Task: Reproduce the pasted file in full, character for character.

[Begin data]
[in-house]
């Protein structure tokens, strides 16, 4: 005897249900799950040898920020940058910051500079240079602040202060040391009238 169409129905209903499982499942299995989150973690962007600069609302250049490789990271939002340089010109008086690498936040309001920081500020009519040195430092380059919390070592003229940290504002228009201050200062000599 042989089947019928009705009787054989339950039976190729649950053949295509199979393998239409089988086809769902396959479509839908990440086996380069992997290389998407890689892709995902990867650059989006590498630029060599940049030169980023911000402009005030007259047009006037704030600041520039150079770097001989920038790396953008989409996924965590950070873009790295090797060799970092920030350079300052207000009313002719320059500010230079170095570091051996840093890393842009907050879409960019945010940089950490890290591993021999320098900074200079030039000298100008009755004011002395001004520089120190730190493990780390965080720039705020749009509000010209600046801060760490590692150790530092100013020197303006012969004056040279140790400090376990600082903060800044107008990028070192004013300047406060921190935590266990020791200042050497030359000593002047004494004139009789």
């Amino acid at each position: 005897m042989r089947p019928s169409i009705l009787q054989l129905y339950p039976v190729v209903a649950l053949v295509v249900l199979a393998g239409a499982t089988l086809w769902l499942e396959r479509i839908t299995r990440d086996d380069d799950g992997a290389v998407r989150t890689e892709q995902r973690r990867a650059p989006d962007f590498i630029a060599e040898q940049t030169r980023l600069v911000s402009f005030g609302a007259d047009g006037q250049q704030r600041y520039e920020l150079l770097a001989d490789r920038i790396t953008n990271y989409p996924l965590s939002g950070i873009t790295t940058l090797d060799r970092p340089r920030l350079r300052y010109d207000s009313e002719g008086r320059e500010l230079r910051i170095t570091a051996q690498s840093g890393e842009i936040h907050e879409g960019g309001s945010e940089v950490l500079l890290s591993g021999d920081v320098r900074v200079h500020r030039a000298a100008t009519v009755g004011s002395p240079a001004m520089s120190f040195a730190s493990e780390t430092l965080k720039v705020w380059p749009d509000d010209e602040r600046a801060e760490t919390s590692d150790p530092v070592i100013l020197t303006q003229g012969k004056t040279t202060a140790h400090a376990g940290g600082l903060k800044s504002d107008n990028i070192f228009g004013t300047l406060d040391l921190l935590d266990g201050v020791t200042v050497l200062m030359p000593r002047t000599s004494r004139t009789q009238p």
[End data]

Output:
[in-house]
């Protein structure tokens, strides 16, 4: 005897249900799950040898920020940058910051500079240079602040202060040391009238 169409129905209903499982499942299995989150973690962007600069609302250049490789990271939002340089010109008086690498936040309001920081500020009519040195430092380059919390070592003229940290504002228009201050200062000599 042989089947019928009705009787054989339950039976190729649950053949295509199979393998239409089988086809769902396959479509839908990440086996380069992997290389998407890689892709995902990867650059989006590498630029060599940049030169980023911000402009005030007259047009006037704030600041520039150079770097001989920038790396953008989409996924965590950070873009790295090797060799970092920030350079300052207000009313002719320059500010230079170095570091051996840093890393842009907050879409960019945010940089950490890290591993021999320098900074200079030039000298100008009755004011002395001004520089120190730190493990780390965080720039705020749009509000010209600046801060760490590692150790530092100013020197303006012969004056040279140790400090376990600082903060800044107008990028070192004013300047406060921190935590266990020791200042050497030359000593002047004494004139009789």
């Amino acid at each position: 005897m042989r089947p019928s169409i009705l009787q054989l129905y339950p039976v190729v209903a649950l053949v295509v249900l199979a393998g239409a499982t089988l086809w769902l499942e396959r479509i839908t299995r990440d086996d380069d799950g992997a290389v998407r989150t890689e892709q995902r973690r990867a650059p989006d962007f590498i630029a060599e040898q940049t030169r980023l600069v911000s402009f005030g609302a007259d047009g006037q250049q704030r600041y520039e920020l150079l770097a001989d490789r920038i790396t953008n990271y989409p996924l965590s939002g950070i873009t790295t940058l090797d060799r970092p340089r920030l350079r300052y010109d207000s009313e002719g008086r320059e500010l230079r910051i170095t570091a051996q690498s840093g890393e842009i936040h907050e879409g960019g309001s945010e940089v950490l500079l890290s591993g021999d920081v320098r900074v200079h500020r030039a000298a100008t009519v009755g004011s002395p240079a001004m520089s120190f040195a730190s493990e780390t430092l965080k720039v705020w380059p749009d509000d010209e602040r600046a801060e760490t919390s590692d150790p530092v070592i100013l020197t303006q003229g012969k004056t040279t202060a140790h400090a376990g940290g600082l903060k800044s504002d107008n990028i070192f228009g004013t300047l406060d040391l921190l935590d266990g201050v020791t200042v050497l200062m030359p000593r002047t000599s004494r004139t009789q009238p």